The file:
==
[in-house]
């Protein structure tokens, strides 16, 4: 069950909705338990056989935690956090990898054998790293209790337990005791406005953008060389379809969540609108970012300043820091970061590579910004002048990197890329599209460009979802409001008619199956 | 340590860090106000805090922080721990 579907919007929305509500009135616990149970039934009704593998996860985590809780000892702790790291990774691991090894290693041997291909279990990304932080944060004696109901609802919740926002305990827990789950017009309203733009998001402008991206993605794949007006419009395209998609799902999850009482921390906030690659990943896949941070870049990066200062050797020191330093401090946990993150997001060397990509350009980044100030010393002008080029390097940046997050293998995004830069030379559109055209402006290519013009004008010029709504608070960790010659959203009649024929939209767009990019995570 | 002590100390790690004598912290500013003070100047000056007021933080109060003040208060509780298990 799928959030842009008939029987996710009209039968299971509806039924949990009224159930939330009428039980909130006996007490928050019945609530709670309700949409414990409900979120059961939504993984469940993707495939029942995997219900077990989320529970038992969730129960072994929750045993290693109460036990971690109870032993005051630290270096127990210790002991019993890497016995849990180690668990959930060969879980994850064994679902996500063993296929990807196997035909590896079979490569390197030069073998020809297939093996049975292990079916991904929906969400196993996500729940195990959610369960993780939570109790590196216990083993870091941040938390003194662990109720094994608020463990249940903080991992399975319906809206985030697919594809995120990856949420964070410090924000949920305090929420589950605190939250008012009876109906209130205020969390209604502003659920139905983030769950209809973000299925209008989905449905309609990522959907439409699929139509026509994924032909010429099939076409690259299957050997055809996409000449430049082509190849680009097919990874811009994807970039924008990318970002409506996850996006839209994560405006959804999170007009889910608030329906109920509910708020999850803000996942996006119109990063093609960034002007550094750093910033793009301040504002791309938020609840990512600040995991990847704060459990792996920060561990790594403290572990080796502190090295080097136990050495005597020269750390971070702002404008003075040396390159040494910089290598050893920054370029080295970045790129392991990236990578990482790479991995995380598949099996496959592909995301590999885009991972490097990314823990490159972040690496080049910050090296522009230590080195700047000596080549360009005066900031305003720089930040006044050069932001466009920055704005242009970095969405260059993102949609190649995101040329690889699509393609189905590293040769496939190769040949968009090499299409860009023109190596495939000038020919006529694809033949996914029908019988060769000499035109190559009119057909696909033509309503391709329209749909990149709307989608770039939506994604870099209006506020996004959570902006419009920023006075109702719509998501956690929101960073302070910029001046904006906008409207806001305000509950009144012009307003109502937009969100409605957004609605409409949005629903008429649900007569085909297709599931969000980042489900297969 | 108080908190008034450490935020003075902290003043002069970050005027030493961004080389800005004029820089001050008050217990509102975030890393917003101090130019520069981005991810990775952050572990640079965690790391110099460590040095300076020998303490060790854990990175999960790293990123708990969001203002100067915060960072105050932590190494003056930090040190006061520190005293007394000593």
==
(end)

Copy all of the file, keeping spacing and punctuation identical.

[in-house]
């Protein structure tokens, strides 16, 4: 069950909705338990056989935690956090990898054998790293209790337990005791406005953008060389379809969540609108970012300043820091970061590579910004002048990197890329599209460009979802409001008619199956 | 340590860090106000805090922080721990 579907919007929305509500009135616990149970039934009704593998996860985590809780000892702790790291990774691991090894290693041997291909279990990304932080944060004696109901609802919740926002305990827990789950017009309203733009998001402008991206993605794949007006419009395209998609799902999850009482921390906030690659990943896949941070870049990066200062050797020191330093401090946990993150997001060397990509350009980044100030010393002008080029390097940046997050293998995004830069030379559109055209402006290519013009004008010029709504608070960790010659959203009649024929939209767009990019995570 | 002590100390790690004598912290500013003070100047000056007021933080109060003040208060509780298990 799928959030842009008939029987996710009209039968299971509806039924949990009224159930939330009428039980909130006996007490928050019945609530709670309700949409414990409900979120059961939504993984469940993707495939029942995997219900077990989320529970038992969730129960072994929750045993290693109460036990971690109870032993005051630290270096127990210790002991019993890497016995849990180690668990959930060969879980994850064994679902996500063993296929990807196997035909590896079979490569390197030069073998020809297939093996049975292990079916991904929906969400196993996500729940195990959610369960993780939570109790590196216990083993870091941040938390003194662990109720094994608020463990249940903080991992399975319906809206985030697919594809995120990856949420964070410090924000949920305090929420589950605190939250008012009876109906209130205020969390209604502003659920139905983030769950209809973000299925209008989905449905309609990522959907439409699929139509026509994924032909010429099939076409690259299957050997055809996409000449430049082509190849680009097919990874811009994807970039924008990318970002409506996850996006839209994560405006959804999170007009889910608030329906109920509910708020999850803000996942996006119109990063093609960034002007550094750093910033793009301040504002791309938020609840990512600040995991990847704060459990792996920060561990790594403290572990080796502190090295080097136990050495005597020269750390971070702002404008003075040396390159040494910089290598050893920054370029080295970045790129392991990236990578990482790479991995995380598949099996496959592909995301590999885009991972490097990314823990490159972040690496080049910050090296522009230590080195700047000596080549360009005066900031305003720089930040006044050069932001466009920055704005242009970095969405260059993102949609190649995101040329690889699509393609189905590293040769496939190769040949968009090499299409860009023109190596495939000038020919006529694809033949996914029908019988060769000499035109190559009119057909696909033509309503391709329209749909990149709307989608770039939506994604870099209006506020996004959570902006419009920023006075109702719509998501956690929101960073302070910029001046904006906008409207806001305000509950009144012009307003109502937009969100409605957004609605409409949005629903008429649900007569085909297709599931969000980042489900297969 | 108080908190008034450490935020003075902290003043002069970050005027030493961004080389800005004029820089001050008050217990509102975030890393917003101090130019520069981005991810990775952050572990640079965690790391110099460590040095300076020998303490060790854990990175999960790293990123708990969001203002100067915060960072105050932590190494003056930090040190006061520190005293007394000593």